Janet Gbur awarded the External International Award in Research as Art competition

Research as you’ve never seen it before:  Royal Institution to exhibit stunning images and compelling stories from Research as Art
 
Seven stunning images, and the fascinating stories behind them – such as a dream about getting the blame unfairly, and how to tell which fish are the most devious – are to go on show at the Royal Institution, in an exhibition of entries for the Research as Art competition, run for the past six years at Swansea University.
 
The exhibits will be on show to the public at the Royal Institution’s historic building in Mayfair from Monday 3 September for around 4 months.  
 
The exhibition will include the overall winner, Crab blood and collaborations”, a microscope image of crab blood, which shows what the researchers describe as “the beauty of the crystalline blood cells and jewel-like parasites”.
 
The winning entry was submitted by Frances Ratcliffe of Swansea University College of Science.  She works on the BlueFish project, an EU-funded collaboration between researchers in Wales and Ireland which studies how fish and shellfish respond to climate change.  One of the subjects being examined by the researchers is disease suffered by shellfish and edible crabs.
 
Research as Art is the only competition of its kind, open to researchers from all subjects, and with an emphasis on telling the research story, as well as composing a striking image.
 
It offers an outlet for researchers’ creativity, revealing the hidden stories and attempts to humanise science and research.  The project also celebrates the diversity, beauty, and impact of research at Swansea University – a top 30 research university.
 
A record 97 entries were received from researchers across all Colleges of the University.
 
A distinguished judging panel of senior figures from the Royal Institution, Nature and Research Fortnight magazine selected seven winners.  Along with the overall winner, there were four judges’ awards, and two awards for researchers from other institutions for best national and international entry. 
 
Janet Gbur, a doctoral candidate in the Department of Materials Science and Engineering at Case Western Reserve University, was the winner of the competition’s External International Award. Her entry, depicting a colorful microscopic view of a nonmetallic inclusion in Nitinol wire from her dissertation work, is among those on display in London and was also featured with the other winners by BBC News.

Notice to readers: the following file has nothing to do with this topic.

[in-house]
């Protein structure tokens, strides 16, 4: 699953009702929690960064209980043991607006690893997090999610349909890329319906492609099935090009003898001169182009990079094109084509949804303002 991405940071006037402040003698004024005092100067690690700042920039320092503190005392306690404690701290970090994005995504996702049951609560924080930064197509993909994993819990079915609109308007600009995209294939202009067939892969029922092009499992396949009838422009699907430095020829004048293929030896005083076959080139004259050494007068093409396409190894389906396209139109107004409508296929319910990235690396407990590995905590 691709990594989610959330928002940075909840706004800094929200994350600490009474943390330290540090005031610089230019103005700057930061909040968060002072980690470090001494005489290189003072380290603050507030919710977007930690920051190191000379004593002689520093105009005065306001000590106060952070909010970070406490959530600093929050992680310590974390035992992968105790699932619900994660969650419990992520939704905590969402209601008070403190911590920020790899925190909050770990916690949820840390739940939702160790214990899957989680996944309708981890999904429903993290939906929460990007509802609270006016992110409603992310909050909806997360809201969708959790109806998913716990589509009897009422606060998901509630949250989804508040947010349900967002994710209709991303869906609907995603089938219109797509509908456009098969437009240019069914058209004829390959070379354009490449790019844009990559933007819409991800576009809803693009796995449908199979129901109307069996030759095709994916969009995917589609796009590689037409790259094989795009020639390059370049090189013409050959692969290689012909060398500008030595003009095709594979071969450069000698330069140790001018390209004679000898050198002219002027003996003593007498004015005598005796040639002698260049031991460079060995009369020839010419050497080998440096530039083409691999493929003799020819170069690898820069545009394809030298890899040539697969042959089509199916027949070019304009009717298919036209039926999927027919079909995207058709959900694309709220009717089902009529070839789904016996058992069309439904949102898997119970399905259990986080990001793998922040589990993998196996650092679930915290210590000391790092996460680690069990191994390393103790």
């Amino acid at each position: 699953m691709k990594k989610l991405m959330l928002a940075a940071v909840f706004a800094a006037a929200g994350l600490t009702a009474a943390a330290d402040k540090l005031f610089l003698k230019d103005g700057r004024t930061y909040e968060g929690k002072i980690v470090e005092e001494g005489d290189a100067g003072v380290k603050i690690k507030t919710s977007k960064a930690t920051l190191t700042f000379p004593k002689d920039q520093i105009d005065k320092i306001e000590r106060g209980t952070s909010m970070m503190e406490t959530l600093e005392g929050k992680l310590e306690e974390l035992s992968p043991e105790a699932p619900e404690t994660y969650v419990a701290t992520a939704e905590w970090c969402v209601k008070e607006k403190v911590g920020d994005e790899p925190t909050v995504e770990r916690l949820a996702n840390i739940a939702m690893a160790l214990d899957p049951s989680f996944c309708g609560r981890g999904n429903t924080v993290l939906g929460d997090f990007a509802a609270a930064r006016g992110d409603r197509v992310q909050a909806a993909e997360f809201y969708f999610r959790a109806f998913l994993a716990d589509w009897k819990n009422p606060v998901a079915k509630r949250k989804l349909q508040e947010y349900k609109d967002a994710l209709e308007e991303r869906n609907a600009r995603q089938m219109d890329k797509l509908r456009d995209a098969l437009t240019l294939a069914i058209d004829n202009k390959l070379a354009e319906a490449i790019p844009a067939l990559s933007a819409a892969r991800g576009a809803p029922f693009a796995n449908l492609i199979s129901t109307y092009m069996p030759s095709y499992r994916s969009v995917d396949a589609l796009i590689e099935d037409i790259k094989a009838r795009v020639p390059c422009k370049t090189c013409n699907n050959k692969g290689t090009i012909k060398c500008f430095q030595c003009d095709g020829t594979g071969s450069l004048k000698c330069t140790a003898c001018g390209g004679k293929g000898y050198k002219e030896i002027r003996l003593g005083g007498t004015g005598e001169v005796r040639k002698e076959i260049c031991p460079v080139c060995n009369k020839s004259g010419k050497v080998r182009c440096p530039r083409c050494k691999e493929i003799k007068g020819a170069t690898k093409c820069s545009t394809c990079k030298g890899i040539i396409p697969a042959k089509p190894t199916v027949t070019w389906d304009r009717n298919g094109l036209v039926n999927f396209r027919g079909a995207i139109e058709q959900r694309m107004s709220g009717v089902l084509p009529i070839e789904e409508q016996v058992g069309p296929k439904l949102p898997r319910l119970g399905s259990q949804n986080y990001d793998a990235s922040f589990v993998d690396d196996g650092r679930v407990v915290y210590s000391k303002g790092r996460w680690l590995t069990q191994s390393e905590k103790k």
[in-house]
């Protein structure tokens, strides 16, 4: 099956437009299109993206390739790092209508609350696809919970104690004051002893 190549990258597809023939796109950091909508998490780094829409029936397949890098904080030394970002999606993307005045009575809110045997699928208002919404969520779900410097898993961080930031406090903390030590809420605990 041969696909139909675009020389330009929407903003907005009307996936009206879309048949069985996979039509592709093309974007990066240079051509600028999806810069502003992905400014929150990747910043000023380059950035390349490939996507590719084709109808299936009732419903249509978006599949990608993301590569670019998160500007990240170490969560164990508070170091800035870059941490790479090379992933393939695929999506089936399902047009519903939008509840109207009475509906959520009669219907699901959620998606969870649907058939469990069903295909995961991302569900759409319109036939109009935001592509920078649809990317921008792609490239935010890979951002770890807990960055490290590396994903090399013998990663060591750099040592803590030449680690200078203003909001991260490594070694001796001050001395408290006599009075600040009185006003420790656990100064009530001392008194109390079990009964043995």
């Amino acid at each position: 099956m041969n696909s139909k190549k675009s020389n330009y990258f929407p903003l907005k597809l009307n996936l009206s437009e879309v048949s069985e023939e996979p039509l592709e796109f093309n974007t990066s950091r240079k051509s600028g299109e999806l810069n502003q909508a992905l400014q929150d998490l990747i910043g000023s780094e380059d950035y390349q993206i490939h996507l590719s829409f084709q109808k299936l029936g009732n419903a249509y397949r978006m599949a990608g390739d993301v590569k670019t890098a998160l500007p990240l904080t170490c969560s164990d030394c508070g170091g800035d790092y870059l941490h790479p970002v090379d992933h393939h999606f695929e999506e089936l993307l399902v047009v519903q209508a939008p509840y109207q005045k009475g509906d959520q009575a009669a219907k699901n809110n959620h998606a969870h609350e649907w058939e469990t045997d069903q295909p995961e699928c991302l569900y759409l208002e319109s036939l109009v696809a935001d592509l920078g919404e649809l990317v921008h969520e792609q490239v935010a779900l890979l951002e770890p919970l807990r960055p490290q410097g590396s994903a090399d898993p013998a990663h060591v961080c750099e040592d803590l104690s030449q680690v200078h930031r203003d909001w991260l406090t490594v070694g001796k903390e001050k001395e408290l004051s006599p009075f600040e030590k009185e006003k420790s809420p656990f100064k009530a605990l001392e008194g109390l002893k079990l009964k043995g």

Competition founder and director Professor Richard Johnston, professor in materials science and engineering at Swansea Universitysaid:  
 
“Research as Art is an opportunity for researchers to reveal hidden aspects of their research to audiences they wouldn’t normally engage with. This may uncover their personal story, their humanity, their inspiration, and emotion. 
 
It can also be a way of presenting their research process, and what it means to be a researcher; fostering dialogue, and dissolving barriers between universities and the wider world.”
 
Gail Cardew, Professor of Science, Culture and Society at the Royal Institution, said:
 
“As one of the judges for the Research as Art competition, I wanted to give more people the opportunity to have a peek at them. Not only are some of the images simply stunning, but the beauty also lies in the fact that they are combined with a narrative that explains the work and puts it into context.
 
The result is a collection of images that make us think more deeply about what it's like to be a researcher - we are able to glimpse their motivations, their frustrations and their achievements. Visitors to the Ri over the coming months certainly have a treat in store.” 
 
The Royal Institution is one of the pre-eminent scientific establishments in the UK, with a long history of public engagement with science. It is most famous for the number and significance of the scientific advances made in its building, its annual Christmas Lectures, started by John Millington in 1825, and increasingly for its fast-growing YouTube channel providing viewers with an in-depth exploration of science.